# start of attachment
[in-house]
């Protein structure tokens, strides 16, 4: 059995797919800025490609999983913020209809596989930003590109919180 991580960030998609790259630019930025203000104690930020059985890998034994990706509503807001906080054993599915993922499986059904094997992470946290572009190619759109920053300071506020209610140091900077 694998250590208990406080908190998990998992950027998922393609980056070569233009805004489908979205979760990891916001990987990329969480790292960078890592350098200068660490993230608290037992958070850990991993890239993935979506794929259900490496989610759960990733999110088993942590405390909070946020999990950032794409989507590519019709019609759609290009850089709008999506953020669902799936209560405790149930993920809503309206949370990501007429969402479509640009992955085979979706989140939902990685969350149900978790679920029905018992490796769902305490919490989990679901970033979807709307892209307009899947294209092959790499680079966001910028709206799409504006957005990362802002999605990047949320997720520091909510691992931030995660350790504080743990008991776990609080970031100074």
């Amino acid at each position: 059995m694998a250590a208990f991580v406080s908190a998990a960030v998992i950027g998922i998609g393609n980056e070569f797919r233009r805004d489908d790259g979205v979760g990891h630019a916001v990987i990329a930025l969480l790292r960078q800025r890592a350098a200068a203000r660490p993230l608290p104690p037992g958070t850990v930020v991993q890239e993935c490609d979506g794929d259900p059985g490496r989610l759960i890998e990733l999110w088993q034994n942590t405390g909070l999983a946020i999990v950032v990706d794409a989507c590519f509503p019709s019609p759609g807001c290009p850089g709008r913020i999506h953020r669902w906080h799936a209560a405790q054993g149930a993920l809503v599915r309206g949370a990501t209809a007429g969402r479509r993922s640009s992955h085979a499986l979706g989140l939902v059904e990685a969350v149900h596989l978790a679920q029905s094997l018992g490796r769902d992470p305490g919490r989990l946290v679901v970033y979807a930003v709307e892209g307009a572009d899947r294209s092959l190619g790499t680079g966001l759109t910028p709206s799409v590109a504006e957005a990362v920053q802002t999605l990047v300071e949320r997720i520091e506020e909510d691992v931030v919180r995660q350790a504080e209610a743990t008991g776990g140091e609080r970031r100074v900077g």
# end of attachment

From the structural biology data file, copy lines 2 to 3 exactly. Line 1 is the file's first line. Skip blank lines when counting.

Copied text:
């Protein structure tokens, strides 16, 4: 059995797919800025490609999983913020209809596989930003590109919180 991580960030998609790259630019930025203000104690930020059985890998034994990706509503807001906080054993599915993922499986059904094997992470946290572009190619759109920053300071506020209610140091900077 694998250590208990406080908190998990998992950027998922393609980056070569233009805004489908979205979760990891916001990987990329969480790292960078890592350098200068660490993230608290037992958070850990991993890239993935979506794929259900490496989610759960990733999110088993942590405390909070946020999990950032794409989507590519019709019609759609290009850089709008999506953020669902799936209560405790149930993920809503309206949370990501007429969402479509640009992955085979979706989140939902990685969350149900978790679920029905018992490796769902305490919490989990679901970033979807709307892209307009899947294209092959790499680079966001910028709206799409504006957005990362802002999605990047949320997720520091909510691992931030995660350790504080743990008991776990609080970031100074």
């Amino acid at each position: 059995m694998a250590a208990f991580v406080s908190a998990a960030v998992i950027g998922i998609g393609n980056e070569f797919r233009r805004d489908d790259g979205v979760g990891h630019a916001v990987i990329a930025l969480l790292r960078q800025r890592a350098a200068a203000r660490p993230l608290p104690p037992g958070t850990v930020v991993q890239e993935c490609d979506g794929d259900p059985g490496r989610l759960i890998e990733l999110w088993q034994n942590t405390g909070l999983a946020i999990v950032v990706d794409a989507c590519f509503p019709s019609p759609g807001c290009p850089g709008r913020i999506h953020r669902w906080h799936a209560a405790q054993g149930a993920l809503v599915r309206g949370a990501t209809a007429g969402r479509r993922s640009s992955h085979a499986l979706g989140l939902v059904e990685a969350v149900h596989l978790a679920q029905s094997l018992g490796r769902d992470p305490g919490r989990l946290v679901v970033y979807a930003v709307e892209g307009a572009d899947r294209s092959l190619g790499t680079g966001l759109t910028p709206s799409v590109a504006e957005a990362v920053q802002t999605l990047v300071e949320r997720i520091e506020e909510d691992v931030v919180r995660q350790a504080e209610a743990t008991g776990g140091e609080r970031r100074v900077g």